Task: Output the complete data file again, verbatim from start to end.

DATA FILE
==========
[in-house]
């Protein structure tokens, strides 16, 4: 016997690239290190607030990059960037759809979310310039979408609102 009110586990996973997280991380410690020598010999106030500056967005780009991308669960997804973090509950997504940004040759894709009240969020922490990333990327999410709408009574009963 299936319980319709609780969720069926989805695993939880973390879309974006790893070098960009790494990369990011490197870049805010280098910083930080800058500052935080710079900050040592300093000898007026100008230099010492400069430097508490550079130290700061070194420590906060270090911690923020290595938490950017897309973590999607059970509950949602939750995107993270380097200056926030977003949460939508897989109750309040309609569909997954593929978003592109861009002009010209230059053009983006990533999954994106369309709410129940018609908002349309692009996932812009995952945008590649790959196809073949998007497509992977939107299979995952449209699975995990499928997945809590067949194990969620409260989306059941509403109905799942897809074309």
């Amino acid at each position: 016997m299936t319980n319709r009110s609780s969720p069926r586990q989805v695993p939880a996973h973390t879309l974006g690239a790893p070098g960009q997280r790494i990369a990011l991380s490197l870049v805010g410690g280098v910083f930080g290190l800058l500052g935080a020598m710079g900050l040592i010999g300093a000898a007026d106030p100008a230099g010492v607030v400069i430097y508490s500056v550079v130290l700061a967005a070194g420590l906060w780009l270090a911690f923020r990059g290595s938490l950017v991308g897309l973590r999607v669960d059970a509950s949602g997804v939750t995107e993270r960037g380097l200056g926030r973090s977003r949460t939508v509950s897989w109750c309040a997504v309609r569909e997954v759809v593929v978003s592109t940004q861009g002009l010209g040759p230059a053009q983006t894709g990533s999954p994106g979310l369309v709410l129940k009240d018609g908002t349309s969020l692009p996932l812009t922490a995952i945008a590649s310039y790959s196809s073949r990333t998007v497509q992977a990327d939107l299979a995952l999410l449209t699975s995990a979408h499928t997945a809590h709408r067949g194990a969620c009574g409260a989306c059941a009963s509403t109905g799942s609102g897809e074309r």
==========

[in-house]
């Protein structure tokens, strides 16, 4: 016997690239290190607030990059960037759809979310310039979408609102 009110586990996973997280991380410690020598010999106030500056967005780009991308669960997804973090509950997504940004040759894709009240969020922490990333990327999410709408009574009963 299936319980319709609780969720069926989805695993939880973390879309974006790893070098960009790494990369990011490197870049805010280098910083930080800058500052935080710079900050040592300093000898007026100008230099010492400069430097508490550079130290700061070194420590906060270090911690923020290595938490950017897309973590999607059970509950949602939750995107993270380097200056926030977003949460939508897989109750309040309609569909997954593929978003592109861009002009010209230059053009983006990533999954994106369309709410129940018609908002349309692009996932812009995952945008590649790959196809073949998007497509992977939107299979995952449209699975995990499928997945809590067949194990969620409260989306059941509403109905799942897809074309």
């Amino acid at each position: 016997m299936t319980n319709r009110s609780s969720p069926r586990q989805v695993p939880a996973h973390t879309l974006g690239a790893p070098g960009q997280r790494i990369a990011l991380s490197l870049v805010g410690g280098v910083f930080g290190l800058l500052g935080a020598m710079g900050l040592i010999g300093a000898a007026d106030p100008a230099g010492v607030v400069i430097y508490s500056v550079v130290l700061a967005a070194g420590l906060w780009l270090a911690f923020r990059g290595s938490l950017v991308g897309l973590r999607v669960d059970a509950s949602g997804v939750t995107e993270r960037g380097l200056g926030r973090s977003r949460t939508v509950s897989w109750c309040a997504v309609r569909e997954v759809v593929v978003s592109t940004q861009g002009l010209g040759p230059a053009q983006t894709g990533s999954p994106g979310l369309v709410l129940k009240d018609g908002t349309s969020l692009p996932l812009t922490a995952i945008a590649s310039y790959s196809s073949r990333t998007v497509q992977a990327d939107l299979a995952l999410l449209t699975s995990a979408h499928t997945a809590h709408r067949g194990a969620c009574g409260a989306c059941a009963s509403t109905g799942s609102g897809e074309r």